Icosahedral symmetry; this is a more complex structure compared to the helical symmetry. The protein units (protomers) are arranged in sort of spherical structure and the viral genome is contained in the hollow part of the structure. The structure is that of a icosahedron (20 triangles forming a solid shape like four triangles forming a tetrahedron) whose faces are arranged around the surface of a sphere. So to wonder, why don’t the viruses have a tetrahedron shape? Well, it is economic to produce small subunits of identical proteins in large quantities than producing large subunits of little quantities.

Enveloped Viruses

Virus undergoes replication to produce more virions (particles) inside cells. Naked viruses usually destroy the cells after maturation as they are released from the cell through lyses. But this is wasteful as it causes cell death. Therefore, some viruses now release from the cell through budding (extrusion). As they bud out from the cell, they get covered by an envelope which is from the cell membrane (the lipid bilayer) i.e. the envelope is almost the same as the lipid bilayer in composition.

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Bovine viral diarrhoea virus- an envelope virus

The viruses still have a capsid which is helical or icosahedral but is underneath the enveloped. The modification to the viral lipid bilayer is addition of different proteins to make the article active. These proteins include; the ligands for receptor recognition necessary for the entry of viruses into cell (viral infections), the matrix proteins that help link the capsid to the envelope lastly the glycoproteins necessary for binding of viruses to the host cell. Glycoproteins also form spikes which are antigenic.

The Viral Genome

The genome (nucleic acid present) of a virus is either made of Riblonucleic acid (RNA) or Deoxyriblonucleic acid (DNA). A virus cannot have both types of nucleic acids. These nucleic acids could be single stranded or double stranded. These strands could have a circular, linear or segmented configuration. Single strands could be positive sense [same sequence as the messenger RNA (mRNA) used in the protein synthesis], negative sense or ambisense (contains both senses). The size of viral genome ranges from 3500 to 2.4 million nucleotides.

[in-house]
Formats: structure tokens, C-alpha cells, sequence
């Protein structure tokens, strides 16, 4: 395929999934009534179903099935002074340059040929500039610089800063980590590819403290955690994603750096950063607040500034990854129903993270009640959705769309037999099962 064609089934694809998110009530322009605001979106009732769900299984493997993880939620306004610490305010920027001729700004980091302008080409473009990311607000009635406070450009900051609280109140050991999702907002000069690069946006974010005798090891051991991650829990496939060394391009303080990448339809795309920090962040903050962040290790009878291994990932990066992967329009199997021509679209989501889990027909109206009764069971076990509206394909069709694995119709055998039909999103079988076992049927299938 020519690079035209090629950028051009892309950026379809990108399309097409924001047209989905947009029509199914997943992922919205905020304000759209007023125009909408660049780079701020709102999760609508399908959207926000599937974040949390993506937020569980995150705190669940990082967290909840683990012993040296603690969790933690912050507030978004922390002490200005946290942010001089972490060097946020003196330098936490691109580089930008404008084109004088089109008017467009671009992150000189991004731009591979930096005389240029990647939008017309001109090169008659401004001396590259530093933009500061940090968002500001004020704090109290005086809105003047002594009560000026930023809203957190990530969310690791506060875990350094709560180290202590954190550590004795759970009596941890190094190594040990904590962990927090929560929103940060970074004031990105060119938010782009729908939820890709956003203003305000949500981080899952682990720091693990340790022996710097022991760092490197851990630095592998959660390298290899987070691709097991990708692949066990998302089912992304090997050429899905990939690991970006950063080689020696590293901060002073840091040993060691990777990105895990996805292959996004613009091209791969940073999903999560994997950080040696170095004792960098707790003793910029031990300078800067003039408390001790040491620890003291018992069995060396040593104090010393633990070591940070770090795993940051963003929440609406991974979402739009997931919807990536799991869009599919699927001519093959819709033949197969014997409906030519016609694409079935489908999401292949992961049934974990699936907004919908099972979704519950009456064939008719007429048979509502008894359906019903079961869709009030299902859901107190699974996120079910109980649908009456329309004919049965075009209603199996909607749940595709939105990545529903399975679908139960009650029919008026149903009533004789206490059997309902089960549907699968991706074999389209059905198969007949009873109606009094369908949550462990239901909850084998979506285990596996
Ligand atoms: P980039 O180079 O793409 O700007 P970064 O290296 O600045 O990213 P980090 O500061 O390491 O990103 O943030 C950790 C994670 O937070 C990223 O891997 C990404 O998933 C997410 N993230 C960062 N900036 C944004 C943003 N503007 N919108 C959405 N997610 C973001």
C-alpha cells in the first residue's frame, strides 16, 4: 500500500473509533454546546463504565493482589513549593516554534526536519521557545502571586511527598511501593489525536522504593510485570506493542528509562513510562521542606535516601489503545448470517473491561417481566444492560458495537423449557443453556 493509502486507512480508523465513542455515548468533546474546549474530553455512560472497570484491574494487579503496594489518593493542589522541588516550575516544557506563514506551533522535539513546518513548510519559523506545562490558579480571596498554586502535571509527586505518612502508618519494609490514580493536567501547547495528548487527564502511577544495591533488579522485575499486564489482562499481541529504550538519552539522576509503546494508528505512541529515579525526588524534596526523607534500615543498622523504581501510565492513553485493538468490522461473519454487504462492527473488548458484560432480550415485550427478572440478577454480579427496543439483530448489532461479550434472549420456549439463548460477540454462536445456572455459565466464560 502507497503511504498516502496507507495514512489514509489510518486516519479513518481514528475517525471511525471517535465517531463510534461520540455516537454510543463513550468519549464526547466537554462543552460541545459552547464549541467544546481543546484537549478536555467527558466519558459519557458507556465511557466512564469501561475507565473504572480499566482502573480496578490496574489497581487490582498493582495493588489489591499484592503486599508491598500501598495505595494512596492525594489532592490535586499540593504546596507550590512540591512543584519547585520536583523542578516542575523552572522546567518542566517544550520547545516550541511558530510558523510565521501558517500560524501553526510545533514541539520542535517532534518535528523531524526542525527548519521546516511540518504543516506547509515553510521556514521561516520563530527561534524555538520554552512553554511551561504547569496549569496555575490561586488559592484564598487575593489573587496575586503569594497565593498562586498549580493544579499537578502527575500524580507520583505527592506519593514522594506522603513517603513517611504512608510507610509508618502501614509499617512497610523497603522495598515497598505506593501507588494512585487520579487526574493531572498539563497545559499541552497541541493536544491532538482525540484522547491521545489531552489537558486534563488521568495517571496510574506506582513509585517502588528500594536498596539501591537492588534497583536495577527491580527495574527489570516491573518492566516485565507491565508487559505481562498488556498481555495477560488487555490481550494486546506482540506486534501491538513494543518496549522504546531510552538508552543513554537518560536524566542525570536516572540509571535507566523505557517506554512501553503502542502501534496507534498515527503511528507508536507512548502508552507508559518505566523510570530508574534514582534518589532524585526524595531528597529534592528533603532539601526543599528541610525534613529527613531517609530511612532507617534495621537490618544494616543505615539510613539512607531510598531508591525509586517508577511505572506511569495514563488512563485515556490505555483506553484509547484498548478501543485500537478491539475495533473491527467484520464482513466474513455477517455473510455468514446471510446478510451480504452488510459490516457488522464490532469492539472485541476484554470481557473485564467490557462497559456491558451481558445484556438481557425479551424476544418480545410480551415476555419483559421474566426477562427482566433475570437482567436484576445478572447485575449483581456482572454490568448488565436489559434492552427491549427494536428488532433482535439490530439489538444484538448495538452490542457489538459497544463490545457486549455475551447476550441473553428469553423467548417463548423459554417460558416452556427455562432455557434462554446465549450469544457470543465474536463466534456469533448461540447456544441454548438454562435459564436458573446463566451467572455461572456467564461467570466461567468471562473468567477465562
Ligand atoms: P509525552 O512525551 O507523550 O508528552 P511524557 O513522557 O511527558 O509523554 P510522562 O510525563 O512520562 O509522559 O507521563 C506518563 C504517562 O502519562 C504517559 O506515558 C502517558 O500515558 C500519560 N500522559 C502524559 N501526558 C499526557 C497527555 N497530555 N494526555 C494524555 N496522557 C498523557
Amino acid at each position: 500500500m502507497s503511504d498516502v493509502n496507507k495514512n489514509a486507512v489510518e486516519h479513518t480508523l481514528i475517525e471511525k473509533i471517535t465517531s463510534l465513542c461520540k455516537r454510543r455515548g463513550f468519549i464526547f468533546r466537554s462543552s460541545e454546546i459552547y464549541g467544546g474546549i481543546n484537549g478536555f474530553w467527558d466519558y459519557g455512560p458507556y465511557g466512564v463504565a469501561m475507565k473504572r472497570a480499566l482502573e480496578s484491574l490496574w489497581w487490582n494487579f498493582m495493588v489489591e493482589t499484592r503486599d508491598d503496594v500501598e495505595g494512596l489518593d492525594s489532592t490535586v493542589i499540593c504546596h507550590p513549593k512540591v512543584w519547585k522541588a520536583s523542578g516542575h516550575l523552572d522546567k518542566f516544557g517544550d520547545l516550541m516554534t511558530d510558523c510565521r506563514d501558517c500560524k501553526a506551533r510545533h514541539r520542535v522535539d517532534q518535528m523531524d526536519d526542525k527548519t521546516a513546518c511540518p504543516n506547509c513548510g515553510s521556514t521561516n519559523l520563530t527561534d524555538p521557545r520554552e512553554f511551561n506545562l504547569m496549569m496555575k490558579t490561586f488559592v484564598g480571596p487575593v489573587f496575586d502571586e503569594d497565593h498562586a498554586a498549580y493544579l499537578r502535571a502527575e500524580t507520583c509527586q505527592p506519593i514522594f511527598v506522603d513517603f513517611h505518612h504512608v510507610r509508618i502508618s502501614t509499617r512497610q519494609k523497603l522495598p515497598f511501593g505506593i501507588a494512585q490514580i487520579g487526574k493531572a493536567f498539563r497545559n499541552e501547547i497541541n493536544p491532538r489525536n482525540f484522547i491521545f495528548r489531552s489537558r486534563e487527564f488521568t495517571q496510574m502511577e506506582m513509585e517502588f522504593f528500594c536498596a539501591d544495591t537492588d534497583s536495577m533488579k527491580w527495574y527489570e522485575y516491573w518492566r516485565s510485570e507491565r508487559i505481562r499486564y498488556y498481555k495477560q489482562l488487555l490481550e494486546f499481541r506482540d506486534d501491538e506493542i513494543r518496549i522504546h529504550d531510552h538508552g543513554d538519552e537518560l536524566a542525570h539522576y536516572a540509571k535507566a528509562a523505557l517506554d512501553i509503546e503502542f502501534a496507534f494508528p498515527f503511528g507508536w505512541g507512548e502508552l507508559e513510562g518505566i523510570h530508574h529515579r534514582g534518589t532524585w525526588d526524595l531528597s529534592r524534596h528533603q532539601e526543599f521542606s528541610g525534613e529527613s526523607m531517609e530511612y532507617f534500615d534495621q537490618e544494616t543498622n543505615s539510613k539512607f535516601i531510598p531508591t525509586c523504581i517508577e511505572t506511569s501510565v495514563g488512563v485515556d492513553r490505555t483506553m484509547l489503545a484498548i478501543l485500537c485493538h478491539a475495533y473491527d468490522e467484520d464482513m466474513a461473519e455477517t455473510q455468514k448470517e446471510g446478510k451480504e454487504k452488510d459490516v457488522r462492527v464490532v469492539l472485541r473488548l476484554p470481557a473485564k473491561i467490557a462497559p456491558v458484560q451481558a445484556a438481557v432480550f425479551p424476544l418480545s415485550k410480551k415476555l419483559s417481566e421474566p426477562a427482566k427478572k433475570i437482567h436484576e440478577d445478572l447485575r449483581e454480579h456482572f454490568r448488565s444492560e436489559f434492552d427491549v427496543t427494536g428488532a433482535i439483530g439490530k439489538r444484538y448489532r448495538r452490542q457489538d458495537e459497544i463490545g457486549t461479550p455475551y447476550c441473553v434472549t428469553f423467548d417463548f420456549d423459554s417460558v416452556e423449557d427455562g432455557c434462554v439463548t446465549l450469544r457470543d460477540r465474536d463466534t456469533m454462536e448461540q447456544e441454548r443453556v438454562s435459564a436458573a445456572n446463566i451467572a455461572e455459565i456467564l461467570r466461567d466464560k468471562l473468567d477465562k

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Viral Genome

Whatever the type of genome a virus has, its main function is to code for proteins and genomes for replication of viruses when inside an infected cell as they are obligate viruses and cannot replicate outside a cell. The genome present in the virus must be recognized by the host cell, therefore individual viruses have specific cells in which replication can take place.

Conclusion

Definitely, viruses are not living things and have specific cells to infect. They are really small (submicroscopic) and are of various types. Viruses have no potential to generate energy for biochemical processes. There is still a lot to know about viruses but I hope you’ve learnt something new. I hope to write on the replication and classifications on viruses next. So watch out for it to know how the sense of the genomes (single stranded) and receptors affect viral replication.

References

  1. Cann Principles of Molecular Virology by Alan J. Cann
  2. Clinical Microbiology made Ridiculously Simple by Mark Gladwin and Bill Trattler

@learnandteach01

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Wow, boss! You explained in such simple words

Great post. Really educative